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My latest contribution to the MennoNerds vlog concerned the issue of sacraments, where I and my cat friend Kafka argued that they don’t exist:
Now, some of you may get a knee-jerk reaction when you hear that, so let me clarify what I mean. I’m not saying that things like communion, baptism and anointing of the sick don’t exist or that we shouldn’t do those things, there are clear Biblical commands prescribing us to practice that. But the Bible doesn’t call them “sacraments”, and neither should we. In the video, I briefly describe the origin of the term and how the definition of “sacrament”, which in turn decides what should be included in the category, is completely arbitrary and man-made.
Think for yourself: why isn’t helping the poor described as a sacrament? It’s not because Jesus isn’t telling us to help the poor, because He is. It’s not because helping the poor isn’t a visible sign of invisible grace, as the classical sacramental definition goes, because it is. Let’s face it, the reason why baptism and communion are included in a category that historical churches have found very important whereas helping the poor, evangelism and the Lord’s prayer has been excluded from said category, is because the founders of those sacramental categorizations subjectively thought that some Biblical commands were more important than others. I’ve written more about this here. (more…)
For many Christians, sacraments are really important. Catholics, Anglicans, Lutherans and others often emphasize how precious their sacraments are, and sometimes criticize other church traditions for not being “sacramental” enough. There is a lot of disagreement on what a sacrament is though: Catholic teaching states that there are seven sacraments, whereas most Protestants argue that there are two – baptism and communion – and eastern Orthodoxs usually claim that there are countless! The Catholic council of Trent states that both the Protestant and eastern Orthodox views are unacceptable, condemning anyone who says that there are “more, or less, than seven” sacraments.
This is just ridiculous. Jesus and the apostles never talked about “sacraments”. Yes, they baptized, broke the bread, annointed the sick and so on, but they never grouped these activities in one category of “sacraments”. Nothing in the Scriptures indicates that communion and baptism had any other role or importance than other things Jesus commanded His disciples to do, like helping the poor, pray and share the Gospel.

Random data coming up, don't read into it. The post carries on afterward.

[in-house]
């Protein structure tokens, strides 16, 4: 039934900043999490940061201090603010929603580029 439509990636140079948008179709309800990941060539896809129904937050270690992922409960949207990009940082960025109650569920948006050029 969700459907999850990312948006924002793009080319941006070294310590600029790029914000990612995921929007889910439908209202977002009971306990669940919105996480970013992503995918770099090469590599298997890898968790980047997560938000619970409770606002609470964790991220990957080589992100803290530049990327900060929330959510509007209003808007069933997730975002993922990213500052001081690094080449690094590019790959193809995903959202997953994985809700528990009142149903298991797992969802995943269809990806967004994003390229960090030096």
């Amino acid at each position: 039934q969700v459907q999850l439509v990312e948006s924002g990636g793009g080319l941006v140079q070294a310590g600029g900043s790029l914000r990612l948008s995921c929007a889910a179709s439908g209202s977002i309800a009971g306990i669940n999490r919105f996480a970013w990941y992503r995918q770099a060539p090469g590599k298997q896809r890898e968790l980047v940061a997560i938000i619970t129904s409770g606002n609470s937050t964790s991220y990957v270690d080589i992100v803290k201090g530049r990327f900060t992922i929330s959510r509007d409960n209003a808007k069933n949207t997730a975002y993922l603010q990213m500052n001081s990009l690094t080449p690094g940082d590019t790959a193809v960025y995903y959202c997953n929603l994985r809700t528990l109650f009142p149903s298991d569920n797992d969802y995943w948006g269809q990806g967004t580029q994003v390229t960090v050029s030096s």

“Sacrament” is really a creative Latin translation of the Greek term mysterion, a word that does appear in the Scriptures never referring to church activities but to the Gospel (e.g. Col 4:3, 1 Tim 3:16). The one responsible for the translation was Tunisian church father Tertullian (155-240 AD), who often was creative with his translations (“sacrament” didn’t really mean mystery but rather referred to an oath), and he used it when describing baptism because he thought that baptism was a mystery.
So far so good. However, another African church father, Augustine, took some more freedoms with the word around 200 years later, using it as a category to include not just baptism but also communion, the Nicene creed and the Lord’s prayer. He was also the first arguing that a sacrament is a visible sign of invisible grace, which of course is true for those things but not exclusive to them – Bibles, sermons and a hug can also be visible signs of invisible grace. (more…)
Today, millions of Christians around the world are remembering the first last supper and celebrate holy communion themselves. However, all to often communion has become something different than what Jesus intended. I would like to take this opportunity to stress the importance of community when celebrating communion.
The famous text in 1 Cor 11 that most churches quotes when celebrating communion, has an interesting remark that is not quoted very often concerning the extent of the Eucharistic food and the socioeconomic status of the participants:
So then, when you come together, it is not the Lord’s Supper you eat, for when you are eating, some of you go ahead with your own private suppers. As a result, one person remains hungry and another gets drunk. Don’t you have homes to eat and drink in? Or do you despise the church of God by humiliating those who have nothing? What shall I say to you? Shall I praise you? Certainly not in this matter! (1 Cor 11:20-22)
Now, modern churches surely avoids the embarrassing situation of people getting drunk after receiving communion simply by just offering a little sip. But they aren’t solving the hunger problem by just offering a tiny biscuit. When I became a Christian, 1 Cor 11 confused me since I honestly believed that the communion ritual my Lutheran church celebrated was the actual one that Jesus instituted. But obviously it isn’t – the Biblical communion was a real meal.